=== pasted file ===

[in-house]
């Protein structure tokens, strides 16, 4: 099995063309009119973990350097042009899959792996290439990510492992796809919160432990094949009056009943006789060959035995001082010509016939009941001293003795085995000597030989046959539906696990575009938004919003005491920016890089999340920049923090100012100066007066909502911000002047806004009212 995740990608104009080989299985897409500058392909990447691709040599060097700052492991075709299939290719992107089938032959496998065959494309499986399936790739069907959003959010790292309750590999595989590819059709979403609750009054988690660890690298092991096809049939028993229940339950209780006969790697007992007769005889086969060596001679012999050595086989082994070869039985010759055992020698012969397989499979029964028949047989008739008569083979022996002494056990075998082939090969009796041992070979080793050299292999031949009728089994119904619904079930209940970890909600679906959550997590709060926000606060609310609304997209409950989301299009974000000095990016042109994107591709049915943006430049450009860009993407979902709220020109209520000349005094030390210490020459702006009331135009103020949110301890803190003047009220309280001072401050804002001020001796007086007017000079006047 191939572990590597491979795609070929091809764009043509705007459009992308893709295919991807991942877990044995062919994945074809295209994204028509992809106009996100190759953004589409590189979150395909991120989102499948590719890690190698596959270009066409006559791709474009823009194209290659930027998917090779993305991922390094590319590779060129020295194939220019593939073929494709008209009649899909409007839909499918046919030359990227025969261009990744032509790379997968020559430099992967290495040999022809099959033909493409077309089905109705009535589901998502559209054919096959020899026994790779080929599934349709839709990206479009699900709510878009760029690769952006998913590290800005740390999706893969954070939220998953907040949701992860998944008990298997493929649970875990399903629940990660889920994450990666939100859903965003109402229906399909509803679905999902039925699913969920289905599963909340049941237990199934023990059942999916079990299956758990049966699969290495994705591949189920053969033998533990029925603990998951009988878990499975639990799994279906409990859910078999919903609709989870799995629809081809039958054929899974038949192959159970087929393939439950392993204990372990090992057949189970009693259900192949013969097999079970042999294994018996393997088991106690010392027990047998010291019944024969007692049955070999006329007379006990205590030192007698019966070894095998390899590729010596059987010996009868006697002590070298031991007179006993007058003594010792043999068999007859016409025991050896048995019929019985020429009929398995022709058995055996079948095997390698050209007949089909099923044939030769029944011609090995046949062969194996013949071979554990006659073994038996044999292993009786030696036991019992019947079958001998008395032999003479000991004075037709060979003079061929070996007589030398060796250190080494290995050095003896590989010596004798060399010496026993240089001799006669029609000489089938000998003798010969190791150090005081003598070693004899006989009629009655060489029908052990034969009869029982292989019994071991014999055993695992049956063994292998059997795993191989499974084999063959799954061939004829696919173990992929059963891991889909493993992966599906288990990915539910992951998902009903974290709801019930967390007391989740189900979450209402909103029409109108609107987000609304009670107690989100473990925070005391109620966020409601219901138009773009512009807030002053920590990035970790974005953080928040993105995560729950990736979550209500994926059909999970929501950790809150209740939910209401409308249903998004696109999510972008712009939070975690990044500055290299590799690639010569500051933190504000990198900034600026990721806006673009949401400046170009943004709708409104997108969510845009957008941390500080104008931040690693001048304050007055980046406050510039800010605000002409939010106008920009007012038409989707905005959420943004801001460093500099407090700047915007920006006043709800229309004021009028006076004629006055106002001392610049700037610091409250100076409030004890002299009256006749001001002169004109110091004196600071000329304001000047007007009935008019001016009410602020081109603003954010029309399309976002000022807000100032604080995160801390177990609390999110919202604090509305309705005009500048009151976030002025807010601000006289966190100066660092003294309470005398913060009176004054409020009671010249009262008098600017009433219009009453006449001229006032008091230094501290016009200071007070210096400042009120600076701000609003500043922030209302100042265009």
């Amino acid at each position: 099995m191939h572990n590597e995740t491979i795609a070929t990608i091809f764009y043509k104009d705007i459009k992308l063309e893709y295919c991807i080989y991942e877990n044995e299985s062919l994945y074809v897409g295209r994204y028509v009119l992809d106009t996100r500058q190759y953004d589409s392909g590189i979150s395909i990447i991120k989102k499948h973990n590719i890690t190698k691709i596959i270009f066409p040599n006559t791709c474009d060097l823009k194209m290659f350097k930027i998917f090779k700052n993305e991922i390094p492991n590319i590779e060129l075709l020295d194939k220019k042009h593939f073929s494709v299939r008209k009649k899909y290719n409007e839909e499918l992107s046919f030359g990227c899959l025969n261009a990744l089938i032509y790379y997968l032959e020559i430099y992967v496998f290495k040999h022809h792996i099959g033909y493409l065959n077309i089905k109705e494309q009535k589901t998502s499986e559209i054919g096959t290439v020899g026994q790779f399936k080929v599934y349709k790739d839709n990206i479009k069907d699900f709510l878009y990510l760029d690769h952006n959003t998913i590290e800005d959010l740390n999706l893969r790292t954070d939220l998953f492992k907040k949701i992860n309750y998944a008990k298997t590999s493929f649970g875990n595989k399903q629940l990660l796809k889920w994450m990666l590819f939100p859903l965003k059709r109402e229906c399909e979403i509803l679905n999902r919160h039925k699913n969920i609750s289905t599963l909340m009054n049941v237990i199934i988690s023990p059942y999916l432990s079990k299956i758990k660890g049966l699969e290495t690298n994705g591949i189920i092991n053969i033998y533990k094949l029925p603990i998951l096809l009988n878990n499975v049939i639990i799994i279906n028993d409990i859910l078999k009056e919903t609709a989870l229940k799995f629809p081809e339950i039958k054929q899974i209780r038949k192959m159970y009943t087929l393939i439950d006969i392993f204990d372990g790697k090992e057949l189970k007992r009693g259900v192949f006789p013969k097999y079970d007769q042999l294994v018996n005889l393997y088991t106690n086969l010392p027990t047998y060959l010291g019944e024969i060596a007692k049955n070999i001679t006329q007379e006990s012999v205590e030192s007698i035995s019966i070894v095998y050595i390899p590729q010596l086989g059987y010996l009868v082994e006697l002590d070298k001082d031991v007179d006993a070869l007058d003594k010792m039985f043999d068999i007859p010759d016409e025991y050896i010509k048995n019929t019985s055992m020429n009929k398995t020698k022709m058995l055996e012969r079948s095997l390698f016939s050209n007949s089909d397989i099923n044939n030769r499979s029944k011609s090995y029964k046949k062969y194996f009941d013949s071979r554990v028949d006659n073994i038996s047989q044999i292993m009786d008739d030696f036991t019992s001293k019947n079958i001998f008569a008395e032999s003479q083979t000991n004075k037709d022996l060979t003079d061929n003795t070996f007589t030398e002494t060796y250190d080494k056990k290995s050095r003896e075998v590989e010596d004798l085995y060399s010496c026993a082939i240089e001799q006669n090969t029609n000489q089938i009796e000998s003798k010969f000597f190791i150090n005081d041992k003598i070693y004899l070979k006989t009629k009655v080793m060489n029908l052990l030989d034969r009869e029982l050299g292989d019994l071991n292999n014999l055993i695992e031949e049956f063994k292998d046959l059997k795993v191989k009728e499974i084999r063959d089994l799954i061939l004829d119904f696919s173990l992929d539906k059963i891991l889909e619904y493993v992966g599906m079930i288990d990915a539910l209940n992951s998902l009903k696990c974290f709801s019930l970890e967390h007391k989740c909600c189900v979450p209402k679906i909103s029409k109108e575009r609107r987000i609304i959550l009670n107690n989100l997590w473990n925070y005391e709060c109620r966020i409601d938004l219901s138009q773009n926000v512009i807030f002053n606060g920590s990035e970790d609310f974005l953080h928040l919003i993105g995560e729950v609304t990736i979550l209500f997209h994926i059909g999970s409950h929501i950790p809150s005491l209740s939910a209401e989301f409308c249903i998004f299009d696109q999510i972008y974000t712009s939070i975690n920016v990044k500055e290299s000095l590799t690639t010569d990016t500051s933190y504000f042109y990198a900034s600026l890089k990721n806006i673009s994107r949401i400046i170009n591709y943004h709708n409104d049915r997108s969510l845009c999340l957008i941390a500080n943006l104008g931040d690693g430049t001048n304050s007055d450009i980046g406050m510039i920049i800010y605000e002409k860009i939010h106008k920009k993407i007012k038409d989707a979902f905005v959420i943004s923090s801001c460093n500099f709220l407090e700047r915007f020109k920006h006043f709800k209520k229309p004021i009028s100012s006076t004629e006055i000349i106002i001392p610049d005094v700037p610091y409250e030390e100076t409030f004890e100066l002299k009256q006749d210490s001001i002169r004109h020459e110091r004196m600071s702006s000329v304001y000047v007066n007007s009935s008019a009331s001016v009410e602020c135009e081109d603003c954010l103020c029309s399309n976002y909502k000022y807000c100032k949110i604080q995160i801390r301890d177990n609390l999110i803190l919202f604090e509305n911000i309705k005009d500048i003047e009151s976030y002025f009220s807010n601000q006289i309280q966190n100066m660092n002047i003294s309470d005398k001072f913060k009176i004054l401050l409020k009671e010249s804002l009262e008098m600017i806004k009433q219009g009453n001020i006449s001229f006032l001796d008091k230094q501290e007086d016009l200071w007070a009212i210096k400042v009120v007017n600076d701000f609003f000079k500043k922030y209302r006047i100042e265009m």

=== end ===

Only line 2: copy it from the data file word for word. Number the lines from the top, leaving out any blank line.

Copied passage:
């Protein structure tokens, strides 16, 4: 099995063309009119973990350097042009899959792996290439990510492992796809919160432990094949009056009943006789060959035995001082010509016939009941001293003795085995000597030989046959539906696990575009938004919003005491920016890089999340920049923090100012100066007066909502911000002047806004009212 995740990608104009080989299985897409500058392909990447691709040599060097700052492991075709299939290719992107089938032959496998065959494309499986399936790739069907959003959010790292309750590999595989590819059709979403609750009054988690660890690298092991096809049939028993229940339950209780006969790697007992007769005889086969060596001679012999050595086989082994070869039985010759055992020698012969397989499979029964028949047989008739008569083979022996002494056990075998082939090969009796041992070979080793050299292999031949009728089994119904619904079930209940970890909600679906959550997590709060926000606060609310609304997209409950989301299009974000000095990016042109994107591709049915943006430049450009860009993407979902709220020109209520000349005094030390210490020459702006009331135009103020949110301890803190003047009220309280001072401050804002001020001796007086007017000079006047 191939572990590597491979795609070929091809764009043509705007459009992308893709295919991807991942877990044995062919994945074809295209994204028509992809106009996100190759953004589409590189979150395909991120989102499948590719890690190698596959270009066409006559791709474009823009194209290659930027998917090779993305991922390094590319590779060129020295194939220019593939073929494709008209009649899909409007839909499918046919030359990227025969261009990744032509790379997968020559430099992967290495040999022809099959033909493409077309089905109705009535589901998502559209054919096959020899026994790779080929599934349709839709990206479009699900709510878009760029690769952006998913590290800005740390999706893969954070939220998953907040949701992860998944008990298997493929649970875990399903629940990660889920994450990666939100859903965003109402229906399909509803679905999902039925699913969920289905599963909340049941237990199934023990059942999916079990299956758990049966699969290495994705591949189920053969033998533990029925603990998951009988878990499975639990799994279906409990859910078999919903609709989870799995629809081809039958054929899974038949192959159970087929393939439950392993204990372990090992057949189970009693259900192949013969097999079970042999294994018996393997088991106690010392027990047998010291019944024969007692049955070999006329007379006990205590030192007698019966070894095998390899590729010596059987010996009868006697002590070298031991007179006993007058003594010792043999068999007859016409025991050896048995019929019985020429009929398995022709058995055996079948095997390698050209007949089909099923044939030769029944011609090995046949062969194996013949071979554990006659073994038996044999292993009786030696036991019992019947079958001998008395032999003479000991004075037709060979003079061929070996007589030398060796250190080494290995050095003896590989010596004798060399010496026993240089001799006669029609000489089938000998003798010969190791150090005081003598070693004899006989009629009655060489029908052990034969009869029982292989019994071991014999055993695992049956063994292998059997795993191989499974084999063959799954061939004829696919173990992929059963891991889909493993992966599906288990990915539910992951998902009903974290709801019930967390007391989740189900979450209402909103029409109108609107987000609304009670107690989100473990925070005391109620966020409601219901138009773009512009807030002053920590990035970790974005953080928040993105995560729950990736979550209500994926059909999970929501950790809150209740939910209401409308249903998004696109999510972008712009939070975690990044500055290299590799690639010569500051933190504000990198900034600026990721806006673009949401400046170009943004709708409104997108969510845009957008941390500080104008931040690693001048304050007055980046406050510039800010605000002409939010106008920009007012038409989707905005959420943004801001460093500099407090700047915007920006006043709800229309004021009028006076004629006055106002001392610049700037610091409250100076409030004890002299009256006749001001002169004109110091004196600071000329304001000047007007009935008019001016009410602020081109603003954010029309399309976002000022807000100032604080995160801390177990609390999110919202604090509305309705005009500048009151976030002025807010601000006289966190100066660092003294309470005398913060009176004054409020009671010249009262008098600017009433219009009453006449001229006032008091230094501290016009200071007070210096400042009120600076701000609003500043922030209302100042265009």